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#29220 - 09/11/03 02:11 PM Stigma of Being "Blue-Collar"?  
macwire  Offline
Joined: Nov 2002
Posts: 42
Philadelphia, PA, USA
Occaisonally I still go down to my old alma mater, the college I got my Bachelor's degree from. The other day I was walking around campus, looking up old professors and employees I'd known, when I overheard a conversation between some college students and a professor.

Basically that convo made fun of the blue-collar construction trades. It seems the professor's brother was an electrical contractor, and even though he had taken some business courses, he'd never gotten a degree and apparently did not care to get one.

The professor and the students were all having a collective laugh about that, bringing out all the stereotypes of the hard-drinking, loud-mouthed, ignorant blue-collar worker. This annoyed the hell out of me, and I felt like launching into a tirade about just how little good my degree had done me. But I held my peace because I figured they'd just call me the loser because I'd gotten a degree in a field that went south just as I graduated. Must be my fault, right?

Has any of you ever experienced any kind of stigma from friends, relatives, acquaintances or even customers about your career choice? Any of them look down their nose at you as being too "dumb" to get a degree of anything like that?

Personally, the more I look at the skilled trades career path, the more I wish I'd never bothered getting a degree. If I'd gotten into an electrical apprenticeship program 10 or so years ago instead of starting to go to college part-time, I'd most likely be SO much further ahead financially than I am now, it almost hurts to think about it.


Work Gear for Electricians and the Trades

#29221 - 09/11/03 02:58 PM Re: Stigma of Being "Blue-Collar"?  
mamills  Offline
Joined: Nov 2001
Posts: 745
Wharton, Texas, USA
Hi Macwire:
Before I make a couple of observations regarding what you have written, let me tell you a little about myself. When I was a kid, it was always my intention to be an electrician when I grew up. When I went to college, somehow my path changed and I wound up receiving a Bachelor of Arts Degree 29 years ago and went to work at a small two- year junior college as an audio-visual media specialist, the job I have to this day. I honestly feel that my degree has done nothing to prepare me for the work I do now.

I occasionally overhear "colleagues" at my place of work berating blue-collar workers in one way or another, sometimes saying horrible things about them. And I have heard the same stereotypical descriptions of being "hard-drinking, loud-mouthed, [and] ignorant," along with a few other descriptions that I would not use in any kind of company, polite or otherwise. But one thing that I notice about my "colleagues" who hurl these insults about, is that these highly degreed people (with masters degrees and doctorates...with noses pointing skyward to match [Linked Image])is that they do not come close to having the same kind of honest, get-down-and-get-to-work work ethic that the vast majority of blue collar workers possess. At my college workplace, I find myself "identifying" far easier with the good people on our maintenance staff - housekeepers, electricians, plumbers, carpenters, groundskeepers, and so on. These are the people who have a good work ethic, they put their hearts into anything that they do, and they do it with a much greater spirit of cooperation and comradery than any of the "higher level" employees. I have no doubt that any of these people could have gone to college, received a degree and gone to work in some higher paying situation, but for one reason or another, they simply did not. And I certainly would not be presumptuous enough to pass judgement on these people. They are fine people, they excel in their work, and I consider them my friends.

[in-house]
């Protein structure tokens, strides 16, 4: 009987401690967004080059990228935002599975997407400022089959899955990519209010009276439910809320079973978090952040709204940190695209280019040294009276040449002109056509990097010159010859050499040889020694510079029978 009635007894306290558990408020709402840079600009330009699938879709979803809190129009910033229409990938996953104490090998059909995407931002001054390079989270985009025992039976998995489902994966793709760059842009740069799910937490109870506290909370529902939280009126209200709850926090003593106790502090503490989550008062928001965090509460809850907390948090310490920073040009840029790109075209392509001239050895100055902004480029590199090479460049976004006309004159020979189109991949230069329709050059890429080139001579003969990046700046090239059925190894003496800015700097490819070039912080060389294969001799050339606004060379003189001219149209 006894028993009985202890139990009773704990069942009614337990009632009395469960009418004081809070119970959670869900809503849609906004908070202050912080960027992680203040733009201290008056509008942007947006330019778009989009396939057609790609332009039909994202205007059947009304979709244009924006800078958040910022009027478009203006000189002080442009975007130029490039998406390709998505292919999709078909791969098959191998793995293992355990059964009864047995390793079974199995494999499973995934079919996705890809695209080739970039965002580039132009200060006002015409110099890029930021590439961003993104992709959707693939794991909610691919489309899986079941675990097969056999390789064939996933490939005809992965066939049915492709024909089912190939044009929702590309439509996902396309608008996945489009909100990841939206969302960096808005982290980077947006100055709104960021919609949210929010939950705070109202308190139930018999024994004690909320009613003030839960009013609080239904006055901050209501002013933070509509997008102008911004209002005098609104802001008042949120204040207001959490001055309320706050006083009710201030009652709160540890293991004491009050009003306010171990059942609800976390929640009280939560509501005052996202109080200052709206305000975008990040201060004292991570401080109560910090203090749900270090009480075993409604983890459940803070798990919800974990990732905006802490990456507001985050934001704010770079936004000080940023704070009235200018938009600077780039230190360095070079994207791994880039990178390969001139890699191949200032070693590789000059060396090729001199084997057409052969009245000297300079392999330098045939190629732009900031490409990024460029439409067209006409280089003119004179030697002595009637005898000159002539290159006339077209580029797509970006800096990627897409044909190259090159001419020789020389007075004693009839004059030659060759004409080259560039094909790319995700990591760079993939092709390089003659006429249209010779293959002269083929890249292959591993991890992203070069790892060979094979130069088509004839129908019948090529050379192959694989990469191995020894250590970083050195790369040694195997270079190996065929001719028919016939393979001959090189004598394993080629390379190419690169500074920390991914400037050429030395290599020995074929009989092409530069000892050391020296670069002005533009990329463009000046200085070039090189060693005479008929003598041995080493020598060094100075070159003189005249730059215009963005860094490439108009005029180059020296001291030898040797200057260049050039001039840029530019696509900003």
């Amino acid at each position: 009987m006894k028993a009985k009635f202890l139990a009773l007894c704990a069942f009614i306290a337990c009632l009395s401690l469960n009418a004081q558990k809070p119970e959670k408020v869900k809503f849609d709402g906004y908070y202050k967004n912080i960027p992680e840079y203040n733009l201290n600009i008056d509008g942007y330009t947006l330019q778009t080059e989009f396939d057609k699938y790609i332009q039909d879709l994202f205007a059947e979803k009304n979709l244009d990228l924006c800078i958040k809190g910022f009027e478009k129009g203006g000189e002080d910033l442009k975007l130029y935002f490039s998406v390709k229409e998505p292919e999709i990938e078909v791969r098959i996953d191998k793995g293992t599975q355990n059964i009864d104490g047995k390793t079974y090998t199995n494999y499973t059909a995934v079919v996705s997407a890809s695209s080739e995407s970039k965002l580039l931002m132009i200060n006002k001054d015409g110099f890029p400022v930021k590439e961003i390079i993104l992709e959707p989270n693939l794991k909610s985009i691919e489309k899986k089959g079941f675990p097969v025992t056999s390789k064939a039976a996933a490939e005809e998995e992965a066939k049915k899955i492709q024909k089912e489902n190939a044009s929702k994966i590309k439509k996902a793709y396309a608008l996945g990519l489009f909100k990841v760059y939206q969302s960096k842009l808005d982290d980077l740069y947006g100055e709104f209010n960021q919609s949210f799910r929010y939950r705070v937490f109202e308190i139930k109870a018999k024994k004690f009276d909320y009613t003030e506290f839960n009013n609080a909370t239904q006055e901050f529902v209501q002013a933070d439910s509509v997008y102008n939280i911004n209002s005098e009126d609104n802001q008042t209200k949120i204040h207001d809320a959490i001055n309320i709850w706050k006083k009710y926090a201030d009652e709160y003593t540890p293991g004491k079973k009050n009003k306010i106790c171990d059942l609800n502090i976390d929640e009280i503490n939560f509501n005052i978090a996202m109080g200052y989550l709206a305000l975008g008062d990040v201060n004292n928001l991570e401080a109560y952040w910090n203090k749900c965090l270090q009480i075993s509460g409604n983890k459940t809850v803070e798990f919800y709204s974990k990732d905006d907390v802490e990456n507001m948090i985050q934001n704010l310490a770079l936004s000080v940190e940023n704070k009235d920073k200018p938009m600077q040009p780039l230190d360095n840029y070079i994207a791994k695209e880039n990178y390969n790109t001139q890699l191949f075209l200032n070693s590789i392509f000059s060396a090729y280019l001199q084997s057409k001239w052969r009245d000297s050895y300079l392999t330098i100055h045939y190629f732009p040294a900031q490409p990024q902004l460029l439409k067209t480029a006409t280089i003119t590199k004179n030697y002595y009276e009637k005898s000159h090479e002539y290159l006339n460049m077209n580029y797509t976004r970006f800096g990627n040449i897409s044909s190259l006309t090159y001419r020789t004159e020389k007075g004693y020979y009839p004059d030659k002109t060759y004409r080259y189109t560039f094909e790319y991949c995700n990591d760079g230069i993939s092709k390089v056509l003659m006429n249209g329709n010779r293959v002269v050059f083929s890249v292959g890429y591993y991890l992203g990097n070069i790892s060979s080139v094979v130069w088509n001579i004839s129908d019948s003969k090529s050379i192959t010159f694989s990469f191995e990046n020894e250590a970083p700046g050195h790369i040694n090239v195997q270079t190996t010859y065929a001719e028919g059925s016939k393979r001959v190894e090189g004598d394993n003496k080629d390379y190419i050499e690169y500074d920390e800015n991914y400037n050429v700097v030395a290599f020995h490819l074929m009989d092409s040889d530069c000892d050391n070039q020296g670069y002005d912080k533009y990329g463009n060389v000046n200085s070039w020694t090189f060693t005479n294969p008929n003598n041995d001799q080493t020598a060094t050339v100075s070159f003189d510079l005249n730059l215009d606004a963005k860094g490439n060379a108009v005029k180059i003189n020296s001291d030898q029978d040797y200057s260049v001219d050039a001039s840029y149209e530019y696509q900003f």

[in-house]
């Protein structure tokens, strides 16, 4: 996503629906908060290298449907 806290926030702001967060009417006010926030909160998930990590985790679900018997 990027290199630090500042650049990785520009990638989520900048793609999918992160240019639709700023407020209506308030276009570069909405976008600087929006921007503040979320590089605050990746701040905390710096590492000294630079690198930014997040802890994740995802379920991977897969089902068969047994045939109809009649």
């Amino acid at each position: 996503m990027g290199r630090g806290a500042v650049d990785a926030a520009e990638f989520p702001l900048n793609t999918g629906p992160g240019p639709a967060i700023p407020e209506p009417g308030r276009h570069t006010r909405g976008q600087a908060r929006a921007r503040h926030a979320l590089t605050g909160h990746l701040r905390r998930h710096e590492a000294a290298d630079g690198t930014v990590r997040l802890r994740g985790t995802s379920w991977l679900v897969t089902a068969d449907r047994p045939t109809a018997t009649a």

Anyone who would look down their nose at these honorable people needs a swift kick to bring them back to reality!

BTW, I kick myself every day for not following through with my original career plan...I guess that's one of many reasons why I enjoy this forum so much - the ability to be around you workers.

Mike (mamills)

#29222 - 09/11/03 04:26 PM Re: Stigma of Being "Blue-Collar"?  
walrus  Offline
Joined: Jul 2002
Posts: 680
Bangor Me. USA
I have a degree in Mechanical Engineering, passed my EIT before I graduated and soon after graduation started my own business working in and around gasoline equipment. Got a limited electrical license and then went back to school nights to get my Master electrical license. I'm as blue collar as they come, if someone doesn't like it, oh well. A guy I do business with always tells me to not get mad at a customer, just wait, they'll need something and hit'em where it hurts, the wallet [Linked Image], thats how I get even [Linked Image]

#29223 - 09/11/03 05:50 PM Re: Stigma of Being "Blue-Collar"?  
Electricmanscott  Offline
Joined: Jan 2002
Posts: 1,457
Holden, MA USA
I have to say that the guys I see everyday in the supply house are mostly foul mouthed hard drinking dirty types that I wouldn't let into my house. This is not to say we all are (I am not of course) But many are. It is amazing to me to hear the constant barage of F bombs dropping there and on the jobsites. The stereotype is well deserved.

#29224 - 09/11/03 06:27 PM Re: Stigma of Being "Blue-Collar"?  
Bjarney  Offline
Joined: Apr 2002
Posts: 2,527
West-Southern Inner-Northeast ...